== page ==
Long-Term Mine Reconnaissance System

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Class overview
Name: AN/BLQ-11
Builders: Boeing Defense, Space & Security (BDS)
Operators:  United States Boeing
General characteristics
Type: Unmanned Undersea Vehicle
Displacement: 1,244 kilograms (2,743 lb))
Length: 6 m (20 ft)
Beam: .53 m (1 ft 9 in)
Height: .53 m (1 ft 9 in)
Propulsion: Thrusters
Endurance: 60 hours (nominal load)
Test depth: 1,000 m (3,300 ft)

The AN/BLQ-11 autonomous Unmanned Undersea Vehicle (formerly the Long-Term Mine Reconnaissance System (LMRS)) is a torpedo tube-launched and tube-recovered underwater search and survey unmanned undersea vehicle (UUV) capable of performing autonomous minefield reconnaissance as much as 200 kilometers (120 mi) in advance of a host Los Angeles-, Seawolf-, or Virginia-class submarine.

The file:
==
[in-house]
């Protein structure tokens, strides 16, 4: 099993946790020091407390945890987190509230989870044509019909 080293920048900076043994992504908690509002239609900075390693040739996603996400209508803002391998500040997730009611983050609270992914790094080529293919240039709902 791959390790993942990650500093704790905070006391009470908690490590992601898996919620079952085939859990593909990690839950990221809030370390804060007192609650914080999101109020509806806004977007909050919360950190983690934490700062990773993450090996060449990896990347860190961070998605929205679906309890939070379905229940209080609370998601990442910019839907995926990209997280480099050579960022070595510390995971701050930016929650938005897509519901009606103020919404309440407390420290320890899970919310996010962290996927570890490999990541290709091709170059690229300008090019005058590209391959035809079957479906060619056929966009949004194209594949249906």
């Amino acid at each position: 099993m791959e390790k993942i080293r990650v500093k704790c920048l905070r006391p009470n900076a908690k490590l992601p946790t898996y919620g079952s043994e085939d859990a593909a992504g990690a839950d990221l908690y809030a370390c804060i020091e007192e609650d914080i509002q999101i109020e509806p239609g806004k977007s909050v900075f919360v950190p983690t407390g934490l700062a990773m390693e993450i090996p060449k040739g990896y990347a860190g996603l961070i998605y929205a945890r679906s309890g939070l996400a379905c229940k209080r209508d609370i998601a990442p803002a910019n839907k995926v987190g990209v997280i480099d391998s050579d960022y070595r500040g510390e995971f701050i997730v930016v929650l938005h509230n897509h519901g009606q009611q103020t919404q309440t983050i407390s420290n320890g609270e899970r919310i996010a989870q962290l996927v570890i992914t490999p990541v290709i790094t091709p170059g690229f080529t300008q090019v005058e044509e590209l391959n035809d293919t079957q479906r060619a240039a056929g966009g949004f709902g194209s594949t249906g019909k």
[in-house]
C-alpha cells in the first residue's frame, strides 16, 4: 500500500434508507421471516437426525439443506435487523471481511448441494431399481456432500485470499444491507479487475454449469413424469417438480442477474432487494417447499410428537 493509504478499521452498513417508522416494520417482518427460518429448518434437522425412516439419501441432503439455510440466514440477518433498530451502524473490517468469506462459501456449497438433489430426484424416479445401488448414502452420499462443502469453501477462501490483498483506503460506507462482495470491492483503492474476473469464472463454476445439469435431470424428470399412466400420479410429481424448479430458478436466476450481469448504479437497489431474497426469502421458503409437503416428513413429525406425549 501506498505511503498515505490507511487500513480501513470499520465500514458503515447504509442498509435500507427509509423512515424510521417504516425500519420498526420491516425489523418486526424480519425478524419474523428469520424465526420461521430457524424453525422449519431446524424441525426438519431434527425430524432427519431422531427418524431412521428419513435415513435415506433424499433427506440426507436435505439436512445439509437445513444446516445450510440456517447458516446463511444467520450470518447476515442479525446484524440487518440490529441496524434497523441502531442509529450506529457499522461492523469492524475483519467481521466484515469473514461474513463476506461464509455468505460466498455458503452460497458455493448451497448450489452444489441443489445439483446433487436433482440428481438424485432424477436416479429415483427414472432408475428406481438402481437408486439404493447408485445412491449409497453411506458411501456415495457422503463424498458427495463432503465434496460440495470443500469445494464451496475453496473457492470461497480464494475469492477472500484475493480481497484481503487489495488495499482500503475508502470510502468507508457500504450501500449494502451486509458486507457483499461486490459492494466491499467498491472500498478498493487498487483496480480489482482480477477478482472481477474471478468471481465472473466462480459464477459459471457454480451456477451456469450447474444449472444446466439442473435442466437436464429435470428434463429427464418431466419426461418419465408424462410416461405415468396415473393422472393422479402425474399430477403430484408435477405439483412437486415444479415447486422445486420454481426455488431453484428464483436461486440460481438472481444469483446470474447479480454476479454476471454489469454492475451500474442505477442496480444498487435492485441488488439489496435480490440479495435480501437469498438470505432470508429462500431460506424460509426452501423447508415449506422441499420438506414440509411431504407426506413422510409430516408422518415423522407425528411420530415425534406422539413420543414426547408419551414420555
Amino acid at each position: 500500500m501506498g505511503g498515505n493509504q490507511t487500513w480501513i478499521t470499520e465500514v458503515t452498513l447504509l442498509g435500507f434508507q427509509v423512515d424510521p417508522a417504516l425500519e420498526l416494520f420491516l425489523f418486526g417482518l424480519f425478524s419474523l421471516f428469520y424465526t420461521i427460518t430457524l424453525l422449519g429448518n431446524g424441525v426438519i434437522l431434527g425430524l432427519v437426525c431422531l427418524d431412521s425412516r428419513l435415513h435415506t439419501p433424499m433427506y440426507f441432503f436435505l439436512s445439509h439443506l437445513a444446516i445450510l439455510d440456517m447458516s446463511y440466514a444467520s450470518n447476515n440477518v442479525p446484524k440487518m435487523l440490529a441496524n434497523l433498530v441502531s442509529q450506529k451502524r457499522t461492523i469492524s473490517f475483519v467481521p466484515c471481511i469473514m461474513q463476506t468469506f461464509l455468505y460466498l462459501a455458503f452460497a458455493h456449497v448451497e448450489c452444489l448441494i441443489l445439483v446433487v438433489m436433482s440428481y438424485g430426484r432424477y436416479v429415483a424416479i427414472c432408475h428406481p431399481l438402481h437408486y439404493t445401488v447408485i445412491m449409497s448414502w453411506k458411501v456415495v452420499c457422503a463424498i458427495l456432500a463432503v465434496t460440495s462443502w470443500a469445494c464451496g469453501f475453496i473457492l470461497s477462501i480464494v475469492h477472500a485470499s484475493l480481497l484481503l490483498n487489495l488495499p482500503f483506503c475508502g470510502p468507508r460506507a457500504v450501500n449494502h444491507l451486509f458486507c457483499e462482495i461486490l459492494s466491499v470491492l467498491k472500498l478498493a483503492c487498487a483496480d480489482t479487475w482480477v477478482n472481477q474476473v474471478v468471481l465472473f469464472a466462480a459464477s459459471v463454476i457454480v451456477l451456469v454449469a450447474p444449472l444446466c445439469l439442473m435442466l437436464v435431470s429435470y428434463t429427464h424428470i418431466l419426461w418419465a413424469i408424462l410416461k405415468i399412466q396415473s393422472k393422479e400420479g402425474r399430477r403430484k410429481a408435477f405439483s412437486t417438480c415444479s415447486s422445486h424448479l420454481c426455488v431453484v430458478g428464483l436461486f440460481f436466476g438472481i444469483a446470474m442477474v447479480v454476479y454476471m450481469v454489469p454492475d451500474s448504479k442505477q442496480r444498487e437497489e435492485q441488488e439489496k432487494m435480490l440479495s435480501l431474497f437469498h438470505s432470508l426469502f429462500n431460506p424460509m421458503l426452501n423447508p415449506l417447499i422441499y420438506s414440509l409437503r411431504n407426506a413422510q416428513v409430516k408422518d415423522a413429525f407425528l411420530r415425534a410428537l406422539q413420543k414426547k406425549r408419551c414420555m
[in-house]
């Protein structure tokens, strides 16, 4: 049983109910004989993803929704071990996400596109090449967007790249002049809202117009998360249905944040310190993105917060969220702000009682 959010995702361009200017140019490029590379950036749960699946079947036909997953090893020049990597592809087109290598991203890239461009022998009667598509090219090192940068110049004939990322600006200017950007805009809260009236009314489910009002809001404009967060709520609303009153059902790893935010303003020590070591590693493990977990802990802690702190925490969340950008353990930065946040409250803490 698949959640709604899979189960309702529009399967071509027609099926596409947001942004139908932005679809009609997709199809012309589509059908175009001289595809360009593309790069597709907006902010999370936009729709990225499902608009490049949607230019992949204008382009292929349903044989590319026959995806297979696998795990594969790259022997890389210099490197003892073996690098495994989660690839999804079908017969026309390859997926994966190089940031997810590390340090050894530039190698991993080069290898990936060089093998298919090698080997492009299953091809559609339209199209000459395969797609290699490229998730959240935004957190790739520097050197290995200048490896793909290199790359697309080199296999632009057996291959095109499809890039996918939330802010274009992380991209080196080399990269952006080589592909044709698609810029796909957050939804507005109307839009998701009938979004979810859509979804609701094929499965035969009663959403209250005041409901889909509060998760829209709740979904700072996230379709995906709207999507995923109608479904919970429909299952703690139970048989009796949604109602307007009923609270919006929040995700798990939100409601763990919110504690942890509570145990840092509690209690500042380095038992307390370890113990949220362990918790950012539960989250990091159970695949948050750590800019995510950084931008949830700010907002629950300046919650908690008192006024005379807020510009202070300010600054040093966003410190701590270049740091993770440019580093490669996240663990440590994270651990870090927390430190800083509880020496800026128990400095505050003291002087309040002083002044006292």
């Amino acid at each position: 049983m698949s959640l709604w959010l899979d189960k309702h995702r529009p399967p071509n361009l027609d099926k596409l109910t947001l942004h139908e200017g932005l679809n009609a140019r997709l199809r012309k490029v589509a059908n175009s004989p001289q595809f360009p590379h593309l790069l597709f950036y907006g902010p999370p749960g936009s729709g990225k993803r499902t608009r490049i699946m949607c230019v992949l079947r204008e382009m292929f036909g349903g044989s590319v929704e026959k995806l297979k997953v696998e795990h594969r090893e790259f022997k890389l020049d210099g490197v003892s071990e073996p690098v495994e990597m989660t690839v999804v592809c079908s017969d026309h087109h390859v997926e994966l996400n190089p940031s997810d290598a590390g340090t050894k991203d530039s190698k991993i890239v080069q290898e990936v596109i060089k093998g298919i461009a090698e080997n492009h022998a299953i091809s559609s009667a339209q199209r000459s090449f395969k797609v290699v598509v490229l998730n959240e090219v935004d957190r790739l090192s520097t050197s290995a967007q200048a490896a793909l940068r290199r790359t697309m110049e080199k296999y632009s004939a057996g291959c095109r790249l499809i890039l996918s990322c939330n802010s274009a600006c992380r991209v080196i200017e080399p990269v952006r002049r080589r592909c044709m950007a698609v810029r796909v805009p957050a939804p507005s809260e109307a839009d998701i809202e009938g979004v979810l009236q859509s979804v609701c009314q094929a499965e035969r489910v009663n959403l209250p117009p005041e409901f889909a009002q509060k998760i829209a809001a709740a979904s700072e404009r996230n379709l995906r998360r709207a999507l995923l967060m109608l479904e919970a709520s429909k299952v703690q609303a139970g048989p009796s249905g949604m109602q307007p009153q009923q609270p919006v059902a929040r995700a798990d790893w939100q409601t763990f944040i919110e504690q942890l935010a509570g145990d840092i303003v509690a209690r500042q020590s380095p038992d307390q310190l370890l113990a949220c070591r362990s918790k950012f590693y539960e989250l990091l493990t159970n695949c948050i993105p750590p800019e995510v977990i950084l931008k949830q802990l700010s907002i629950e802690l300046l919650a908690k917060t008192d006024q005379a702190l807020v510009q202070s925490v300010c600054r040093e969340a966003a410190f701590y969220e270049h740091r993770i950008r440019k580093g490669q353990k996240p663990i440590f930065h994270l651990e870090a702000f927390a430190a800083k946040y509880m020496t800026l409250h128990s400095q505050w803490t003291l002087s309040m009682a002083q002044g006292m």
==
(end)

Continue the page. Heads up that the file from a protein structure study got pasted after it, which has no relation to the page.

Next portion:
LMRS is equipped with both forward-looking sonar and side-scan synthetic aperture sonar.

Boeing concluded the detailed design phase of the development project on 31 August 1999. In January 2006, USS Scranton (SSN-756) successfully demonstrated homing and docking of an LMRS UUV system during at-sea testing.[1]